Corn stover harvest increases herbicide movement to subsurface drains – Root Zone Water QualityModel simulationsPublications from USDA-ARS / UNL Faculty
Date of this Version1-1-2015
Pest Manag Sci (2015)
AbstractBACKGROUND: Crop residue removal for bioenergy production can alter soil hydrologic properties and the movement of agrochemicals to subsurface drains. The Root Zone Water Quality Model (RZWQM), previously calibrated using measured flow and atrazine concentrations in drainage from a 0.4 ha chisel-tilled plot, was used to investigate effects of 50 and 100% corn (Zea mays L.) stover harvest and the accompanying reductions in soil crust hydraulic conductivity and total macroporosity on transport of atrazine, metolachlor andmetolachlor oxanilic acid (OXA). RESULTS: The model accurately simulated field-measured metolachlor transport in drainage. A 3 year simulation indicated that 50% residue removal reduced subsurface drainage by 31% and increased atrazine and metolachlor transport in drainage 4–5-fold when surface crust conductivity and macroporosity were reduced by 25%. Based on itsmeasured sorption coefficient, approximately twofold reductions in OXA losses were simulated with residue removal. CONCLUSION: The RZWQM indicated that, if corn stover harvest reduces crust conductivity and soil macroporosity, losses of atrazine andmetolachlor in subsurface drainagewill increase owing to reduced sorption related tomorewatermoving through fewermacropores. Losses of the metolachlor degradation product OXA will decrease as a result of themore rapid movement of the parent compound into the soil.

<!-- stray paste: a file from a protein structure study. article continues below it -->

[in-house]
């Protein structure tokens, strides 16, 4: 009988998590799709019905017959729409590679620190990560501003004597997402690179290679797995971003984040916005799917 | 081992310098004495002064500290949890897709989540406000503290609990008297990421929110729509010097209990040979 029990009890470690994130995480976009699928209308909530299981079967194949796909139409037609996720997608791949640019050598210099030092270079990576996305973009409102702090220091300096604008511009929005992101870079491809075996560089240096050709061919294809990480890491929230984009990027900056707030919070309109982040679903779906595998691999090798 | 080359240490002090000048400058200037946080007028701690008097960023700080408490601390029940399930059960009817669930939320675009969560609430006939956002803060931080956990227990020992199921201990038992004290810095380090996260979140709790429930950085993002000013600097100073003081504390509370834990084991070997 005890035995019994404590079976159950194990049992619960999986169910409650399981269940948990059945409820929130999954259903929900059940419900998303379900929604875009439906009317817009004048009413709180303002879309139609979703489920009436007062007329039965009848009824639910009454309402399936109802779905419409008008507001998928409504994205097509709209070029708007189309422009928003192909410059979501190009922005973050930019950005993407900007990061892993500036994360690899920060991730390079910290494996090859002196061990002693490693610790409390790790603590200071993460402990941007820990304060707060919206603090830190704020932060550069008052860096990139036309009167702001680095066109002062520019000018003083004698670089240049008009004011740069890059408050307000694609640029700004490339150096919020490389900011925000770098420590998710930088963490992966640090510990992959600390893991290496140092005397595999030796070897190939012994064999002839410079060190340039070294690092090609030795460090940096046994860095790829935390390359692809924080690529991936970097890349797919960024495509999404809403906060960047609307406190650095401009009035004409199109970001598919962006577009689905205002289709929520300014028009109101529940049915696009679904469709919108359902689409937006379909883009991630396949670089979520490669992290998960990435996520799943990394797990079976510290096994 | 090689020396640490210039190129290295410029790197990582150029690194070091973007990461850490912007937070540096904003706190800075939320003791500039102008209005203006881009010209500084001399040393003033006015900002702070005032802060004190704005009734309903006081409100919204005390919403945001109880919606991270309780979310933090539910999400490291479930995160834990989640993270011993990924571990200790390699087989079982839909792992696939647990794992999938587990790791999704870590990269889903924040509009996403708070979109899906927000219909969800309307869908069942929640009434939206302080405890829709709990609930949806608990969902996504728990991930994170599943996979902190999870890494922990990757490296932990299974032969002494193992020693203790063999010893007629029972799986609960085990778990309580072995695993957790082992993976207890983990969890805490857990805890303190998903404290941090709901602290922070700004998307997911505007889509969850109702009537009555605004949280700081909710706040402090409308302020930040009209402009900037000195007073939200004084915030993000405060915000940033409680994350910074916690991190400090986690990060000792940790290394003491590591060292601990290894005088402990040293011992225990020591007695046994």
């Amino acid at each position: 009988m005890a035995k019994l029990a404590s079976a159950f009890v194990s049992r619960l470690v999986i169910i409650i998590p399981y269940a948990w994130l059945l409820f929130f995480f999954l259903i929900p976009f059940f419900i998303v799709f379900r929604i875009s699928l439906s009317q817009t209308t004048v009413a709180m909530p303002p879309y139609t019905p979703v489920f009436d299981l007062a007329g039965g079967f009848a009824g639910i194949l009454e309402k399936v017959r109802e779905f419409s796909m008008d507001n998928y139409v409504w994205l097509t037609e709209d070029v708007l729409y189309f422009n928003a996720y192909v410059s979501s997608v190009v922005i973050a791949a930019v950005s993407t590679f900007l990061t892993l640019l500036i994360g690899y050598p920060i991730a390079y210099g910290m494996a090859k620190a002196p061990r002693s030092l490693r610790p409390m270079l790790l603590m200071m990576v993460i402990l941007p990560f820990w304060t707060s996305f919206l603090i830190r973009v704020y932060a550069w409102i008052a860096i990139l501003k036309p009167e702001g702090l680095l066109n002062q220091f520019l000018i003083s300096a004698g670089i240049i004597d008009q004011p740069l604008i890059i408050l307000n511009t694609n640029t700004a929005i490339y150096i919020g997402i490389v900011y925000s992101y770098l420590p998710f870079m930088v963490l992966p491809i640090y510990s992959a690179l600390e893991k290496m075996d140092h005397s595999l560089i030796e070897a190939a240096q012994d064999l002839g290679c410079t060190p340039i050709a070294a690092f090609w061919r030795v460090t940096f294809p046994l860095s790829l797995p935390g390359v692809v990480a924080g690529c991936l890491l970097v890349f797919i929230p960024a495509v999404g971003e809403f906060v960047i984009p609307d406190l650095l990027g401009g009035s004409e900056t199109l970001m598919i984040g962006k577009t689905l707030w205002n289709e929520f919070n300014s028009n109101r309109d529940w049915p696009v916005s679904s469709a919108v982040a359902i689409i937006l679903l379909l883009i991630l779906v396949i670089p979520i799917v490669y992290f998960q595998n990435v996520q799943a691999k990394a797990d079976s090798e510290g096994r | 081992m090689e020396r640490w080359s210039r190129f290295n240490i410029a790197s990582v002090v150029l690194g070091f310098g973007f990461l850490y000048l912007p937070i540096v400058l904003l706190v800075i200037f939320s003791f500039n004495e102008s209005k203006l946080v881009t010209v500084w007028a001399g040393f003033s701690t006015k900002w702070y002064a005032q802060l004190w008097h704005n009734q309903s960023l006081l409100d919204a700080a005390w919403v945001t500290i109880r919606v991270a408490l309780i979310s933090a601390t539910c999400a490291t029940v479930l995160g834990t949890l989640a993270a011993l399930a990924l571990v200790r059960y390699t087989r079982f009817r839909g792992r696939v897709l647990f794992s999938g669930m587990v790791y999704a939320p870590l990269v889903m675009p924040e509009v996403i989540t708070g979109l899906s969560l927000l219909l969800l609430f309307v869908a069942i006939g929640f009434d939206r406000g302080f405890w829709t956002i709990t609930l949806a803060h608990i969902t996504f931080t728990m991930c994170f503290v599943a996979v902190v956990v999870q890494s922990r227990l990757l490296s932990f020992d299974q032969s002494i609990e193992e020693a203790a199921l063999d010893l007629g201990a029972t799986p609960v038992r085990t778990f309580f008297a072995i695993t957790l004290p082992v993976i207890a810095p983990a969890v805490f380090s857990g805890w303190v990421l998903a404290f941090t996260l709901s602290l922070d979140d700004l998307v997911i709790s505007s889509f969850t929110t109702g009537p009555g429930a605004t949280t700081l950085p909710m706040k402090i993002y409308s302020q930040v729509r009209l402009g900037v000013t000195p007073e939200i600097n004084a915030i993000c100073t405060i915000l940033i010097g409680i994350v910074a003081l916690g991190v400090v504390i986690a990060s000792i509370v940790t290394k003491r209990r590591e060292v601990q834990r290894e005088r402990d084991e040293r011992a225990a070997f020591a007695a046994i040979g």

Citation InformationMartin J. Shipitalo, Robert W. Malone, Liwang Ma, Bernard T. Nolan, et al.. "Corn stover harvest increases herbicide movement to subsurface drains – Root Zone Water QualityModel simulations" (2015)
Available at: http://works.bepress.com/rskanwar/77/